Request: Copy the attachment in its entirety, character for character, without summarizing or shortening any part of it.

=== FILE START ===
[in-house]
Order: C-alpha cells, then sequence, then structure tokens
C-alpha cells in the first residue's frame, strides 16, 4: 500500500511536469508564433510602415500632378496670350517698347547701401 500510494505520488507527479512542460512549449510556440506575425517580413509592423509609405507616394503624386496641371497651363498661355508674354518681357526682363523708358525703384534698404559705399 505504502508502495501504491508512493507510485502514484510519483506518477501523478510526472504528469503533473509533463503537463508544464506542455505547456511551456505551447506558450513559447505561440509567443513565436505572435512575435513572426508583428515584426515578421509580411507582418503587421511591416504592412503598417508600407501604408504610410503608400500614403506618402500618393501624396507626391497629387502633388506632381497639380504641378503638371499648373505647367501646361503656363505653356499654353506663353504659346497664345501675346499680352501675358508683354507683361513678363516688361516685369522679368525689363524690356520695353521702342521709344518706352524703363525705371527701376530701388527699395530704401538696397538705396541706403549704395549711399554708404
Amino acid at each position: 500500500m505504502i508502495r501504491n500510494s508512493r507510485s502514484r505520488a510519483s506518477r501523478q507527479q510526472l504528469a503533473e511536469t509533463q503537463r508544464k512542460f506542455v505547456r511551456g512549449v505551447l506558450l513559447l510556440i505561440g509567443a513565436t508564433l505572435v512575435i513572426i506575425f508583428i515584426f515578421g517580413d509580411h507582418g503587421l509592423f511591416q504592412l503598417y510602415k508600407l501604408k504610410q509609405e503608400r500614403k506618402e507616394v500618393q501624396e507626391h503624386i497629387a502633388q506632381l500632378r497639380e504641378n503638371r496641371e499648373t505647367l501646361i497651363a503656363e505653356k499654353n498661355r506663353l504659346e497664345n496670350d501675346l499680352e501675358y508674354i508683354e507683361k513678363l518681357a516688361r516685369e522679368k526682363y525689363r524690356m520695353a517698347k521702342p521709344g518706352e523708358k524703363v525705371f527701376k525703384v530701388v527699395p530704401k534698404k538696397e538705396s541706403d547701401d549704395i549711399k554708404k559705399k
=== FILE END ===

[in-house]
Order: C-alpha cells, then sequence, then structure tokens
C-alpha cells in the first residue's frame, strides 16, 4: 500500500511536469508564433510602415500632378496670350517698347547701401 500510494505520488507527479512542460512549449510556440506575425517580413509592423509609405507616394503624386496641371497651363498661355508674354518681357526682363523708358525703384534698404559705399 505504502508502495501504491508512493507510485502514484510519483506518477501523478510526472504528469503533473509533463503537463508544464506542455505547456511551456505551447506558450513559447505561440509567443513565436505572435512575435513572426508583428515584426515578421509580411507582418503587421511591416504592412503598417508600407501604408504610410503608400500614403506618402500618393501624396507626391497629387502633388506632381497639380504641378503638371499648373505647367501646361503656363505653356499654353506663353504659346497664345501675346499680352501675358508683354507683361513678363516688361516685369522679368525689363524690356520695353521702342521709344518706352524703363525705371527701376530701388527699395530704401538696397538705396541706403549704395549711399554708404
Amino acid at each position: 500500500m505504502i508502495r501504491n500510494s508512493r507510485s502514484r505520488a510519483s506518477r501523478q507527479q510526472l504528469a503533473e511536469t509533463q503537463r508544464k512542460f506542455v505547456r511551456g512549449v505551447l506558450l513559447l510556440i505561440g509567443a513565436t508564433l505572435v512575435i513572426i506575425f508583428i515584426f515578421g517580413d509580411h507582418g503587421l509592423f511591416q504592412l503598417y510602415k508600407l501604408k504610410q509609405e503608400r500614403k506618402e507616394v500618393q501624396e507626391h503624386i497629387a502633388q506632381l500632378r497639380e504641378n503638371r496641371e499648373t505647367l501646361i497651363a503656363e505653356k499654353n498661355r506663353l504659346e497664345n496670350d501675346l499680352e501675358y508674354i508683354e507683361k513678363l518681357a516688361r516685369e522679368k526682363y525689363r524690356m520695353a517698347k521702342p521709344g518706352e523708358k524703363v525705371f527701376k525703384v530701388v527699395p530704401k534698404k538696397e538705396s541706403d547701401d549704395i549711399k554708404k559705399k